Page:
Home Pastors Articles for Pastors If You’re Teaching People, You Need These 7 Truths

If You’re Teaching People, You Need These 7 Truths

As you are obedient to Christ’s commandment to “go and make disciples,” your discernment will grow and you’ll begin to see opportunities to share God’s truth all around you. In fact, some opportunities may seem to drop themselves right in your lap. 

But, many times, you will find yourself wanting to teach someone something they aren’t ready to hear. Jesus always took people’s “learning readiness” into consideration.

Here are some things you’ll need to know as that begins to happen.

1. You are not responsible for their response to the message.

Not everyone is ready to learn all the things you see they need to learn.

And among those who are ready, each person will have a different level of readiness. Some might be infants in their faith, only able to receive small doses of something that is easy to digest.

Others might be ready to receive a bigger, heartier filling.

You are not responsible for what a person receives and digests. You’re only accountable to observe and pay attention to what they need, and offer it to them in the best way you know how.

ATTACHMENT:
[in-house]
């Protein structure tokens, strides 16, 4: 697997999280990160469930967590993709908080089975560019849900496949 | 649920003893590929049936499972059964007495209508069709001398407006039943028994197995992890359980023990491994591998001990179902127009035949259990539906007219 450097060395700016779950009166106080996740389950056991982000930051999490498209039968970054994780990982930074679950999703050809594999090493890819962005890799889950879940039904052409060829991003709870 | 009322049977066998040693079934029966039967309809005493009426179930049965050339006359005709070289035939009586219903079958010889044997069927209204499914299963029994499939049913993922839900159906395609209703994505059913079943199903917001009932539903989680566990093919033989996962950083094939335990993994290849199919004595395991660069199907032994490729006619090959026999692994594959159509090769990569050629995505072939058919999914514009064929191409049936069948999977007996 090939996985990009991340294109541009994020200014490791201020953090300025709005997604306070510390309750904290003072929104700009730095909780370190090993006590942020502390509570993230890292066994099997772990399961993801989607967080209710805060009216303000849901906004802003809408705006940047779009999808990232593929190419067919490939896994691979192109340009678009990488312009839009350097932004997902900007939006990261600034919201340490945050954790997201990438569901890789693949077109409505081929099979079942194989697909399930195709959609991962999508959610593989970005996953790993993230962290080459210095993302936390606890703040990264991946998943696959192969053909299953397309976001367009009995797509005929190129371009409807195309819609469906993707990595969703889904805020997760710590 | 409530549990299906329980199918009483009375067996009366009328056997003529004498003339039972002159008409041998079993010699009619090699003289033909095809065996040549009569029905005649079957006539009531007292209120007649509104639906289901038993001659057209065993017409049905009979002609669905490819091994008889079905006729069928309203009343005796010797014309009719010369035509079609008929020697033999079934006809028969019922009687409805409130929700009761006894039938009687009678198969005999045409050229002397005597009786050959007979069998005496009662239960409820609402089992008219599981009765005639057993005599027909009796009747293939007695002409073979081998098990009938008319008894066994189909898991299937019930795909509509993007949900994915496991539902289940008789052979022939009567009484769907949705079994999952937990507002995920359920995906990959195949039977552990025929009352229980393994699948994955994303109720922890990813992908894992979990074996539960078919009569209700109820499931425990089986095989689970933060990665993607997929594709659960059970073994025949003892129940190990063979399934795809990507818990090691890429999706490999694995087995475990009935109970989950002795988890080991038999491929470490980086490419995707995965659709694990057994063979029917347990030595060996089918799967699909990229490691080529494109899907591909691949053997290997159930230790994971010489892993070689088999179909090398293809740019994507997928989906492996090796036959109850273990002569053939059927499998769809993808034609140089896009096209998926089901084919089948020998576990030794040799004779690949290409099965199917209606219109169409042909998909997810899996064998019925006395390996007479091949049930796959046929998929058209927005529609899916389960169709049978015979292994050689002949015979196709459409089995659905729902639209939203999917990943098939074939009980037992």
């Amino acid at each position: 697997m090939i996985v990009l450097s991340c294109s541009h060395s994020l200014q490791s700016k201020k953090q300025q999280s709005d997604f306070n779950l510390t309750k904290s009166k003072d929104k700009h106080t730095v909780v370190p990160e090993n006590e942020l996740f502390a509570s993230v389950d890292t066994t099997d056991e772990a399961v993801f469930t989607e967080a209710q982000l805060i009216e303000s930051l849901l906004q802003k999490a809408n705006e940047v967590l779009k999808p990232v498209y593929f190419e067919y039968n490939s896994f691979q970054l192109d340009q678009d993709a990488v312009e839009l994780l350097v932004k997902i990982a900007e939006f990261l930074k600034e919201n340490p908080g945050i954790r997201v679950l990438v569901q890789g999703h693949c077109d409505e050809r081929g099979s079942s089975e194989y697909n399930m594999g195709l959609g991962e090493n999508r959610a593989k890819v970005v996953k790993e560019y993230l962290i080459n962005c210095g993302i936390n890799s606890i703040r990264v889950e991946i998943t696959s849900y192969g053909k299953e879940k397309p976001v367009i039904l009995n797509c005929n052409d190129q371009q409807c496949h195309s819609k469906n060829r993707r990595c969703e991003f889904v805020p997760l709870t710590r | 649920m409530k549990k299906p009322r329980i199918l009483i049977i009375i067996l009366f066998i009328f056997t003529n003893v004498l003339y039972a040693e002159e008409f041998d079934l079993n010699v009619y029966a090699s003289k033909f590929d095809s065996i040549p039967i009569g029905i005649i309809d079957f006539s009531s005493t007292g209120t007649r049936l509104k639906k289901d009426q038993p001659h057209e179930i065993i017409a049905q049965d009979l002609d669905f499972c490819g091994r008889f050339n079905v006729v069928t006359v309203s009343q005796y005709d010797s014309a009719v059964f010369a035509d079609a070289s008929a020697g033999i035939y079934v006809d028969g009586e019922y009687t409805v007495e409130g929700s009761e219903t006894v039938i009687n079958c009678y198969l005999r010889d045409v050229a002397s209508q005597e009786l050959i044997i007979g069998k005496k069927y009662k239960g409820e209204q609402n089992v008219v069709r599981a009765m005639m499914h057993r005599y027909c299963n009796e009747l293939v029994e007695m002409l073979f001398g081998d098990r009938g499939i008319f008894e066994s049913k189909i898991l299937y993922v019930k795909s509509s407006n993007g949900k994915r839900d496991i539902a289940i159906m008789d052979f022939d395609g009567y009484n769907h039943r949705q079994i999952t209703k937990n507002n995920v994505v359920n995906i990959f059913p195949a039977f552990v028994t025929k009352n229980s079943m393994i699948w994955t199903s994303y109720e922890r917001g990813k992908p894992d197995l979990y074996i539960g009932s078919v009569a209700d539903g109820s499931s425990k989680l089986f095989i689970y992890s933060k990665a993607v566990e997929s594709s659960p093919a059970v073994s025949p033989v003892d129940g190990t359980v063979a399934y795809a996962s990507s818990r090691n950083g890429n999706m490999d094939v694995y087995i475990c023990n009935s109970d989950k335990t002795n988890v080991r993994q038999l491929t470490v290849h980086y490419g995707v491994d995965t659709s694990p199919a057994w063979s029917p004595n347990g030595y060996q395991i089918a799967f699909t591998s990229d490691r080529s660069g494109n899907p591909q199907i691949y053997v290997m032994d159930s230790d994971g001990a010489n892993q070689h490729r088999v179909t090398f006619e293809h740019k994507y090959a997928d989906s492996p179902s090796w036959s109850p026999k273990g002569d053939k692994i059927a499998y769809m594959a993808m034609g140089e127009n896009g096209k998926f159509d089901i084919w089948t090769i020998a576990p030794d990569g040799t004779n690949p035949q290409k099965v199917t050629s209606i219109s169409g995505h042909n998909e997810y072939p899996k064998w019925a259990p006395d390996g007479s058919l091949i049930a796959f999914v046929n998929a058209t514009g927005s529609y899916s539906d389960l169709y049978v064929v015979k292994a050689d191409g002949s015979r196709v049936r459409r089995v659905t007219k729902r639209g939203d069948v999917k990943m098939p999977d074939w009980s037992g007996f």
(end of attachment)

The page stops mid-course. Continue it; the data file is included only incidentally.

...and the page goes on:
Don’t force-feed or overwhelm them, or they may disengage from the conversation.

Don’t undernourish, or they might leave less than satisfied.

2. Ask questions before you make statements.

The best way to know exactly what each person needs is to ask questions first, and listen carefully. 

Try to get a good gauge of what the person knows about God, where he or she is personally, and what God is already doing in his or her life and story.

The more you know about the person, the more likely you’ll be able to feed them the correct amount, in the correct way.

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scottwilson@churchleaders.com'
Scott Wilson is the Senior Pastor of The Oaks Fellowship, ministering to about 3,000 people every week in Dallas, TX. He is a frequent conference speaker, and provides mentorship for dozens of pastors and church leaders through Scott Wilson Consulting. Scott is a loving husband and proud father. Scott and his wife, Jenni, have three boys: Dillon, Hunter, and Dakota.